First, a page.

Curry and Durant have injury histories. Curry particularly has been bothered by this ankle since he entered the league. Without either of them, the Warriors — while still incredibly talented — will be on a completely even playing field with the Houston Rockets, and possibly other teams in the gauntlet that will be the Western Conference playoffs.
The bigger issue on top of the pending injury concerns becomes whether the Warriors should just pack it in for the rest of the regular season, and regroup for another expected title run.
Steve Kerr doesn’t seem to be thinking that way, however.
“All these injuries seem to be temporary,” Kerr told reporters. “A couple weeks, a week, two weeks – whatever. We’re in good shape. We’ve just got to survive this next slate of games and hopefully, start getting guys back and get rolling again for the playoffs.”
That’s true. None of the aforementioned injuries seem to be anything more serious than a few weeks of rest and relaxation. But that’s assuming the best case scenario for these players.
Should we assume that the Warriors are without their scoring trio for the next couple of weeks as their health updates have indicated, that would put their return roughly around April 1. At that time, Golden State would have six games remaining on their schedule. Four coming against playoff teams (Oklahoma City, Indiana, New Orleans, and Utah) with the other two games against Phoenix.
After missing the last few weeks on the court, with injuries that most likely won’t be at 100 percent, tossing their most valuable contributors back into the fray against a slate of playoff teams probably isn’t the smartest idea.
At this point, the Warriors postseason position is locked up. They likely won’t take the top seed away from Houston, and their lead is big enough to keep their second seed intact regardless of who’s on the court. The only thing left now is the determining who Golden State will play in the first round. With the revolving carousel that is the playoff standings out West, that’s anybody’s guess right now.
The only thing that’s certain is whichever team coming into Oracle Arena for that first round will be battle tested and talented based off of the dogfight they had to survive just to make the playoffs. The last thing the Warriors need to be is a banged up in a postseason with their first opponent smelling blood in the water.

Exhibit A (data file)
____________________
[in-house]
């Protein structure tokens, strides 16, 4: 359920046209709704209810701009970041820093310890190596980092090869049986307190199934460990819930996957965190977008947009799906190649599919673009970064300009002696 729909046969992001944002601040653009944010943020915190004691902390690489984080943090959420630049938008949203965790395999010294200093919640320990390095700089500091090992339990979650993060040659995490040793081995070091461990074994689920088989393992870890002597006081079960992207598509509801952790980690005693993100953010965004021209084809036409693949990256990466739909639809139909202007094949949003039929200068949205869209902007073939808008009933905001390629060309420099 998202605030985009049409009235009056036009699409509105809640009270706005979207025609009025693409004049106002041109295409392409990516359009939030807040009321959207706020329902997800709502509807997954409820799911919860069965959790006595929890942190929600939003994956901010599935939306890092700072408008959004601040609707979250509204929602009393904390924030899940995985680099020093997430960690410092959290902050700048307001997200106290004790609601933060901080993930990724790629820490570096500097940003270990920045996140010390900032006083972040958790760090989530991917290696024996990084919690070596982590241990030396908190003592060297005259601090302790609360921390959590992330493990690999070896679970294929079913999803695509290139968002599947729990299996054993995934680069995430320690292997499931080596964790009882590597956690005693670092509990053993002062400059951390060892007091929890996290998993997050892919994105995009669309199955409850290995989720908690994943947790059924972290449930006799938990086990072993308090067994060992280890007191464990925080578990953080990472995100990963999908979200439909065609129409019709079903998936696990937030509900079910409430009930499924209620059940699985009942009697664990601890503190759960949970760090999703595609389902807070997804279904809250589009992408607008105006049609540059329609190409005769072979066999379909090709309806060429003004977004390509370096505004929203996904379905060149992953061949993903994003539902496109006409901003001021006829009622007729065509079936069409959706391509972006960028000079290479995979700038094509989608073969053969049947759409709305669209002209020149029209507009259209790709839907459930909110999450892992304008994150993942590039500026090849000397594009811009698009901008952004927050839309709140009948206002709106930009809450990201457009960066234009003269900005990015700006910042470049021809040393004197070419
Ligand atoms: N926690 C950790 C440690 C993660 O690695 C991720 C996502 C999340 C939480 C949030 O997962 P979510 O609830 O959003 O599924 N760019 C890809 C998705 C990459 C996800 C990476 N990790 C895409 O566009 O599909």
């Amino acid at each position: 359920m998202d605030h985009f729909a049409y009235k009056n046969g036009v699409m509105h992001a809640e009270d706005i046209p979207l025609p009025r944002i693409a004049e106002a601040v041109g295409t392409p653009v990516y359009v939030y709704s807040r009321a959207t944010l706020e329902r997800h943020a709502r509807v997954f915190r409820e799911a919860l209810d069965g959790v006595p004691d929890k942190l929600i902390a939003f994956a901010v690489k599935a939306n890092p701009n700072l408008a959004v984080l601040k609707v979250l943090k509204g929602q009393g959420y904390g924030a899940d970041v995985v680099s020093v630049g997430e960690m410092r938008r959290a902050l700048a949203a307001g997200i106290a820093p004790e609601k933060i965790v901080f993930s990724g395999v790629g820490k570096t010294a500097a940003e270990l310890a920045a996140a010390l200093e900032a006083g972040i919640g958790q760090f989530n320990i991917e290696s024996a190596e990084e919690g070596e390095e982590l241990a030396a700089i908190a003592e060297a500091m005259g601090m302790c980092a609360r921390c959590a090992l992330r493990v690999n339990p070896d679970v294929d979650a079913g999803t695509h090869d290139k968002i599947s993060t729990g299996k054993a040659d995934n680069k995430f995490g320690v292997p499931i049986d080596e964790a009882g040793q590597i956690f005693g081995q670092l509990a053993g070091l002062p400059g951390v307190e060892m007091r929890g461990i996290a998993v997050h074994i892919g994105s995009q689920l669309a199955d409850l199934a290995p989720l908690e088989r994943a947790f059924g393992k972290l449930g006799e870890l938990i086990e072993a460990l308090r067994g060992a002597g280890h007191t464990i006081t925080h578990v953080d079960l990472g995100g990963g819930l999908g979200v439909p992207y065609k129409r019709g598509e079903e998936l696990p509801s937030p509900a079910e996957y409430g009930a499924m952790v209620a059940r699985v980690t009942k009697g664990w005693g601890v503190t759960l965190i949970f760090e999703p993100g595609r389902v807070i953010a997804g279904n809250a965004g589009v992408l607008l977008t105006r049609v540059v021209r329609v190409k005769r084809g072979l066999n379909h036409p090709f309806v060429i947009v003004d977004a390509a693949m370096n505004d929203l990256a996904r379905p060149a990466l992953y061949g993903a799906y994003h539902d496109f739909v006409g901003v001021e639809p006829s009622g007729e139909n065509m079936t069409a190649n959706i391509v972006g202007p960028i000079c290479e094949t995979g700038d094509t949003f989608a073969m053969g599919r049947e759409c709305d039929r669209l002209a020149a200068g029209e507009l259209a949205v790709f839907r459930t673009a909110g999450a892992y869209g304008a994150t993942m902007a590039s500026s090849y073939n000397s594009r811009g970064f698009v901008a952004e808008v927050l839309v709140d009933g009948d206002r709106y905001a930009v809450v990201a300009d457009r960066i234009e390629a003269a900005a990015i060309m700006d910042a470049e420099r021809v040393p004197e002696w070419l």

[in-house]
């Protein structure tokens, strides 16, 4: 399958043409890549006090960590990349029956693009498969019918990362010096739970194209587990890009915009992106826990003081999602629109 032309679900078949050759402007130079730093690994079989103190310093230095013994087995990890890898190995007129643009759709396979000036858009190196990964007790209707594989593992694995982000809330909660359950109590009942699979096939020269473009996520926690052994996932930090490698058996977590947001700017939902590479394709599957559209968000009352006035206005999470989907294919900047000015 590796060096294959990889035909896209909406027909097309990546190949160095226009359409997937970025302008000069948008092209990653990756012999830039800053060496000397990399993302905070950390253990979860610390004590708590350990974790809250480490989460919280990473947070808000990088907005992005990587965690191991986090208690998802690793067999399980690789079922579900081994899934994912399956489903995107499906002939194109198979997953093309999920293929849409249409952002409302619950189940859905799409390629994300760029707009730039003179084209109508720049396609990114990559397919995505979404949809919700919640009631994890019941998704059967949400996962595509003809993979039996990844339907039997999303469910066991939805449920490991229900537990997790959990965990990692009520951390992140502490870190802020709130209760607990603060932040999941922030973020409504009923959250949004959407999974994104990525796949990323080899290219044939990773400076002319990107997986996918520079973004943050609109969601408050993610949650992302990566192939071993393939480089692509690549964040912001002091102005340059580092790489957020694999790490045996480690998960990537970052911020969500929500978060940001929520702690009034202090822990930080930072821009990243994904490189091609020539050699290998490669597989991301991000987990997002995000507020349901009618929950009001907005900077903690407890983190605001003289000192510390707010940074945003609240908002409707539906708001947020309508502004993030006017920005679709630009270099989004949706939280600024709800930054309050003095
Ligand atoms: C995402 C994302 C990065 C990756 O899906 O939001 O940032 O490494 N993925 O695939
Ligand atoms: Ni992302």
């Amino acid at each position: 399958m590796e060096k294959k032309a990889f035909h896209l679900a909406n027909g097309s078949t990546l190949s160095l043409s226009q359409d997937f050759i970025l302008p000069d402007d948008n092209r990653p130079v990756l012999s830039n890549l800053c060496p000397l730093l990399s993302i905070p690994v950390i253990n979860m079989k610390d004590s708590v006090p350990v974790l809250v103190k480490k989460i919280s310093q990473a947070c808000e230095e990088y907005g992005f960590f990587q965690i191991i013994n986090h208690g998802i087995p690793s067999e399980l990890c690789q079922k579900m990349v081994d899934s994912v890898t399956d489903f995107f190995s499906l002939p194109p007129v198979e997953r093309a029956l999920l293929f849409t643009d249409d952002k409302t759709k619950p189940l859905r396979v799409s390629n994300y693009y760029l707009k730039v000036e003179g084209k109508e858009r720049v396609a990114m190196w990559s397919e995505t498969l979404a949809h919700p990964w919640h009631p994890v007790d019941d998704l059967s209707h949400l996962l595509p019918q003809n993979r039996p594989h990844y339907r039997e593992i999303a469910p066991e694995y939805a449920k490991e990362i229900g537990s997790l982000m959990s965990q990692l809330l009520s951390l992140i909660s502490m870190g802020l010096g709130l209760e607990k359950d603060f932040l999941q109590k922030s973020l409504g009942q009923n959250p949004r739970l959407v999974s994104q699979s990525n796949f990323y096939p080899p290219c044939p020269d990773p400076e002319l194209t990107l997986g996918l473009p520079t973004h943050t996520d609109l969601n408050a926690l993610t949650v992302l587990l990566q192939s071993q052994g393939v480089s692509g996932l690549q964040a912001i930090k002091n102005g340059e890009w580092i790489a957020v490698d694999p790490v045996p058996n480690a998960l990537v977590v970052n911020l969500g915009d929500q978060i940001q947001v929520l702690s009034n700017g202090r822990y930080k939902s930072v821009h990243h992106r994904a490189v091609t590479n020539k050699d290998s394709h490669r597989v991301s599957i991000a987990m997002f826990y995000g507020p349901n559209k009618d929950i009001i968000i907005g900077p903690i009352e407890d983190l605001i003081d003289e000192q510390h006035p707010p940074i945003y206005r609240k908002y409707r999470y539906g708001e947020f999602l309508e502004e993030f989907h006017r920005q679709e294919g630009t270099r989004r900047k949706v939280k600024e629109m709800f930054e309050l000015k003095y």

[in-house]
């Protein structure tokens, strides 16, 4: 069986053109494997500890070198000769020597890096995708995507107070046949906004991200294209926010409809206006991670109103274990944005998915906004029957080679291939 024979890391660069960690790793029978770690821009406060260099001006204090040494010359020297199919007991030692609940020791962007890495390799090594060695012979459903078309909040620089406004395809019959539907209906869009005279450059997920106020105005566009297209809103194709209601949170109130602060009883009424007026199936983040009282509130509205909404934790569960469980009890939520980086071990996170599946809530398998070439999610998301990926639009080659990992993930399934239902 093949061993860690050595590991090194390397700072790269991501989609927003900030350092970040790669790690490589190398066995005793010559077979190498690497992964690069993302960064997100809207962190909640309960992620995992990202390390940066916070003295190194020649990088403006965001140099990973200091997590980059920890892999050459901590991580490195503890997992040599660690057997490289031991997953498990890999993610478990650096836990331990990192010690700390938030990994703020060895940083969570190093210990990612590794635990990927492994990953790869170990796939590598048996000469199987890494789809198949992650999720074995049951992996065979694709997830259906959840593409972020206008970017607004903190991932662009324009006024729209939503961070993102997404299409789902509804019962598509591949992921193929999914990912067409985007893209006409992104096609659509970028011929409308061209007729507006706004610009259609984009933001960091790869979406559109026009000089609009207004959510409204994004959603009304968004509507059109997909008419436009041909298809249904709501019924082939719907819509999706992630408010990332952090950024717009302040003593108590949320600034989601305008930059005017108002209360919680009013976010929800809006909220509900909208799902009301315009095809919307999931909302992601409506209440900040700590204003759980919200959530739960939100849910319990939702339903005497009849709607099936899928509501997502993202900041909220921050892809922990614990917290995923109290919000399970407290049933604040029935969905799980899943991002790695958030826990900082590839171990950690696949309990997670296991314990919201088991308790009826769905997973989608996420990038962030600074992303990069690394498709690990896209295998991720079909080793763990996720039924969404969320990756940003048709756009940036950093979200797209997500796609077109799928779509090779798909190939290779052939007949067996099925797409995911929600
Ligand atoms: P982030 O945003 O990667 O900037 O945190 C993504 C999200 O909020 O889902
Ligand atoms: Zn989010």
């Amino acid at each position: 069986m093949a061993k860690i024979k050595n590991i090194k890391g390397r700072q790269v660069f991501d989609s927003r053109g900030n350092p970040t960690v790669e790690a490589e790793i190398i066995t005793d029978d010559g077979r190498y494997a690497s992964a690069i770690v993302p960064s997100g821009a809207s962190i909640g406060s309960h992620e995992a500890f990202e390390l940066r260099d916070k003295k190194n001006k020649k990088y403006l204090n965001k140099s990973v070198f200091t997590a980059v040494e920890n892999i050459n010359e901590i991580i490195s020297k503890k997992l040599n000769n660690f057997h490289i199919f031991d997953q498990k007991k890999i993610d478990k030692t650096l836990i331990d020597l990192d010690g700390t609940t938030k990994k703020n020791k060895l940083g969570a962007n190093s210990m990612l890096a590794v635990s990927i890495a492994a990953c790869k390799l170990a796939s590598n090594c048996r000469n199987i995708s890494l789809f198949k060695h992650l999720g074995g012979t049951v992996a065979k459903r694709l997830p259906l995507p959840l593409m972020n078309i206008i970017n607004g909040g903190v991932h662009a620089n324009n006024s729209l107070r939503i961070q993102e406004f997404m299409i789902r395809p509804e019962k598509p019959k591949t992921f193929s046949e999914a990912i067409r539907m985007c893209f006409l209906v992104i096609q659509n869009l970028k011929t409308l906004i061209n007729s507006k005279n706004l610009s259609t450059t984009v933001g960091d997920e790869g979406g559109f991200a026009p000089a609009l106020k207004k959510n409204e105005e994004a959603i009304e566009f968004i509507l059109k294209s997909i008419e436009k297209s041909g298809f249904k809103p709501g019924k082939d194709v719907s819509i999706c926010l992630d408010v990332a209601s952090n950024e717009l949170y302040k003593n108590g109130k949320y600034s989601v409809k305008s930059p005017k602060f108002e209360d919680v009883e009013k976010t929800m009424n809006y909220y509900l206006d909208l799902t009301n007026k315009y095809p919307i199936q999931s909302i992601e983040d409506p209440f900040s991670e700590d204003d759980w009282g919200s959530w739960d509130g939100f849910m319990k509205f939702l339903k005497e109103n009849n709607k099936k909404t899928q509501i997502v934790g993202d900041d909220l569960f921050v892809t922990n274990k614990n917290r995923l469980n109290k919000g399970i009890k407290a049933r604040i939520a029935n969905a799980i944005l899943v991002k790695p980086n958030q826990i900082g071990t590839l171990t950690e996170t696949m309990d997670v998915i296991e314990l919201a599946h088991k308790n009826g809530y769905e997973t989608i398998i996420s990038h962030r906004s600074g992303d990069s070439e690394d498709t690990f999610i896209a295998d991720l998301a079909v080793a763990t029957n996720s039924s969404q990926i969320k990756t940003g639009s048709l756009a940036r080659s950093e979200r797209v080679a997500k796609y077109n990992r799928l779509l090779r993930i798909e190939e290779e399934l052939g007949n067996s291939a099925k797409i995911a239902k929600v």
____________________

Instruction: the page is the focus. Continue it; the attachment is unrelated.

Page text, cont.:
In all likelihood, the Warriors — should everything go according to plan — will play the Houston Rockets for a chance to return to their fourth straight NBA Finals. Only this time, a potential Game 7 won’t be at Oracle Arena. It will be in downtown Houston, at the Toyota Center.
An advantage as big as the Warriors’ homecourt can never be understated. Operating in a do-or-die situation away from home will be newfound territory for this bunch. Regardless of talent or team success, at that point, it’s anybody’s game.
It won’t be easy for the Golden State Warriors as they try to extend their dynasty’s reign. This might be their most difficult year yet.
Durant, in his own words, can’t even laugh right now without feeling pain. The league’s only unanimous MVP is operating on one and a half ankles, and the team’s second Splash Brother has an injury on his shooting hand.
Resting up the team’s stars should be the team’s top priority right now, at risk of entering the postseason hobbled. Track record means nothing if the Warriors don’t have their full arsenal at disposal when the games matter most.
Hey, a 16-seed finally won a first-round game in the NCAA Tournament. Anything is possible on a basketball court, and the Warriors should do everything possible to ensure they’re not the next major upset candidate in line.
Fixing The Detroit Pistons
David Yapkowitz looks at how the fading Pistons can turn things around moving forward.
We wrap this week up with another installment of our “Fixing” series here at Basketball Insiders. The next team up is the Detroit Pistons.
The Pistons came into this season with playoff aspirations after a disappointing 2016-17 campaign that saw them regress instead of building on their playoff appearance the season before. To begin the season, they looked like they were on their way to accomplishing that objective. Then Reggie Jackson got hurt and the season began spiraling out of control.